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Can an Executor Live out of State?

Posted by Chris Peterson | Sep 23, 2015 | 0 Comments

Can an Executor Live out of State?

Can an Executor Live out of State?In Texas it is possible for an executor to live out of state, but this makes for a process that can be very complicated. You may wish to consider someone living in the state to assume the role, but if you are insistent that the out-of-state individual is best suited for the role, consult your Bryan probate lawyer for assistance on how to handle the matter.

If the Executor Lives out of State

The executor is your personal representative after your death. This person has a very important role with a great deal of responsibility. You may decide that an out-of-state relative is the only person you would want to serve in this capacity. What you will need to keep in mind is that you will also need to name an in-state individual, known as the resident process server. This person receives mail so that the state can legally contact the executor if it becomes necessary to sue or place a lien on the estate. You can ask a law firm to take on this position.

The Importance of the Executor

You will need to ask the individual you wish to name as executor to make sure they are willing to assume the responsibilities of the position, which are many. You should also consider naming an alternative executor in case the original person is not able to fulfill the role when the time comes.

The executor will usually work with your legal firm. An out-of-state executor will most likely need to do a significant amount of travel to Texas in order to fulfill some of the duties. If your executor has work or home obligations, this could make this problematic. The person may request remuneration from the estate for expenses incurred. Most executors do receive a stipend for their services.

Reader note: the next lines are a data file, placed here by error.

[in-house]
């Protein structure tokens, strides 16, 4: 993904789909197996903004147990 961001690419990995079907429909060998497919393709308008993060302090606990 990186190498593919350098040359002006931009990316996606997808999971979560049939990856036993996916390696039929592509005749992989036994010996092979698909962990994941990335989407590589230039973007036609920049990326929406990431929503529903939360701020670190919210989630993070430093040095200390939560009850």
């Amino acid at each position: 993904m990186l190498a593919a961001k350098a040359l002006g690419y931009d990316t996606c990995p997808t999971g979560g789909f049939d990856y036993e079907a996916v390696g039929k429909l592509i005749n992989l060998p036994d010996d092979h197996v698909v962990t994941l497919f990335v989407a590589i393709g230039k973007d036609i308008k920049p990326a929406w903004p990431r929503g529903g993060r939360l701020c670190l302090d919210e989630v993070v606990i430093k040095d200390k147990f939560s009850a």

The executor's duties are as follows:

  1. File the will with the probate court in the county where the decedent lived.
  2. The court qualifies the executor to begin administering the estate.
  3. A notice to creditors must be published in a local newspaper.
  4. The executor must submit to the court a complete inventory of all assets, debts, and tax obligations.
  5. All debts and taxes must be paid, after which the remainder of the estate can be distributed to the named beneficiaries.

Discuss the Matter with Us if You Wish to Use an Out-of-State Executor

It is important that you gain legal advice from a Bryan probate lawyer before you decide to name a person who lives in another state to serve as executor or your estate. Call Peterson Law Group today to arrange a consultation at 979-703-7014 or 936-337-4681.

About the Author

Chris Peterson

Chris Peterson is the owner of Peterson Law Group. He practices primarily in the areas of wills, trusts and estate planning; probate and trust administration; elder law; and business law. Chris is also the owner of Brazos 1031 Exchange Company.


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